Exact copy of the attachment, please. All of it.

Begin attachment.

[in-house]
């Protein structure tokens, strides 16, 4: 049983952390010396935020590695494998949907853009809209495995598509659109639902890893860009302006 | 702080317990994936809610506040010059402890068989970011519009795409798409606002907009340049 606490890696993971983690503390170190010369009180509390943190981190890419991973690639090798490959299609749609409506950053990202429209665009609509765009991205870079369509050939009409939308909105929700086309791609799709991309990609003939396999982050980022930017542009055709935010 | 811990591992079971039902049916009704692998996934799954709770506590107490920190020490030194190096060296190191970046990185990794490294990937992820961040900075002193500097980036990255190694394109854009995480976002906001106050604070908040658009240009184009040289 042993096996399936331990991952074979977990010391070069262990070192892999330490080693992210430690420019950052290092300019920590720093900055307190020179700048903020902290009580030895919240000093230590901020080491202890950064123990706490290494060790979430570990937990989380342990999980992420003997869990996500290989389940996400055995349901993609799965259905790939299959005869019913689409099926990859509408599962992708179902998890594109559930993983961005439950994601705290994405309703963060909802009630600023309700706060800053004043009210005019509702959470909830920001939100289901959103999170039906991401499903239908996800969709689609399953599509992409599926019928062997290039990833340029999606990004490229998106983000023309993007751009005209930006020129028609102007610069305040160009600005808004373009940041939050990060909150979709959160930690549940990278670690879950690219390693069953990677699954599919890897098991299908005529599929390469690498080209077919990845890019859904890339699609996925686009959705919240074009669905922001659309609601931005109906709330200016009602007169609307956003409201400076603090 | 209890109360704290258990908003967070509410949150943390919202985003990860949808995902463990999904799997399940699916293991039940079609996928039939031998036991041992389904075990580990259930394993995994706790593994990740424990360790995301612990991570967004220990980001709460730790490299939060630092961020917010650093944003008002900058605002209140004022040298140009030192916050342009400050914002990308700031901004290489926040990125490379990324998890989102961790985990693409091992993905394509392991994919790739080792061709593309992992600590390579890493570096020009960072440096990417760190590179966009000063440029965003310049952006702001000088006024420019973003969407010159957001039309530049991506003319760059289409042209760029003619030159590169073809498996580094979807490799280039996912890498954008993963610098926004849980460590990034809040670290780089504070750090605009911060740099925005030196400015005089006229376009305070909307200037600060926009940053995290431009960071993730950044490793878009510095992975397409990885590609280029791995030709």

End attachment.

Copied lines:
[in-house]
């Protein structure tokens, strides 16, 4: 049983952390010396935020590695494998949907853009809209495995598509659109639902890893860009302006 | 702080317990994936809610506040010059402890068989970011519009795409798409606002907009340049 606490890696993971983690503390170190010369009180509390943190981190890419991973690639090798490959299609749609409506950053990202429209665009609509765009991205870079369509050939009409939308909105929700086309791609799709991309990609003939396999982050980022930017542009055709935010 | 811990591992079971039902049916009704692998996934799954709770506590107490920190020490030194190096060296190191970046990185990794490294990937992820961040900075002193500097980036990255190694394109854009995480976002906001106050604070908040658009240009184009040289 042993096996399936331990991952074979977990010391070069262990070192892999330490080693992210430690420019950052290092300019920590720093900055307190020179700048903020902290009580030895919240000093230590901020080491202890950064123990706490290494060790979430570990937990989380342990999980992420003997869990996500290989389940996400055995349901993609799965259905790939299959005869019913689409099926990859509408599962992708179902998890594109559930993983961005439950994601705290994405309703963060909802009630600023309700706060800053004043009210005019509702959470909830920001939100289901959103999170039906991401499903239908996800969709689609399953599509992409599926019928062997290039990833340029999606990004490229998106983000023309993007751009005209930006020129028609102007610069305040160009600005808004373009940041939050990060909150979709959160930690549940990278670690879950690219390693069953990677699954599919890897098991299908005529599929390469690498080209077919990845890019859904890339699609996925686009959705919240074009669905922001659309609601931005109906709330200016009602007169609307956003409201400076603090 | 209890109360704290258990908003967070509410949150943390919202985003990860949808995902463990999904799997399940699916293991039940079609996928039939031998036991041992389904075990580990259930394993995994706790593994990740424990360790995301612990991570967004220990980001709460730790490299939060630092961020917010650093944003008002900058605002209140004022040298140009030192916050342009400050914002990308700031901004290489926040990125490379990324998890989102961790985990693409091992993905394509392991994919790739080792061709593309992992600590390579890493570096020009960072440096990417760190590179966009000063440029965003310049952006702001000088006024420019973003969407010159957001039309530049991506003319760059289409042209760029003619030159590169073809498996580094979807490799280039996912890498954008993963610098926004849980460590990034809040670290780089504070750090605009911060740099925005030196400015005089006229376009305070909307200037600060926009940053995290431009960071993730950044490793878009510095992975397409990885590609280029791995030709």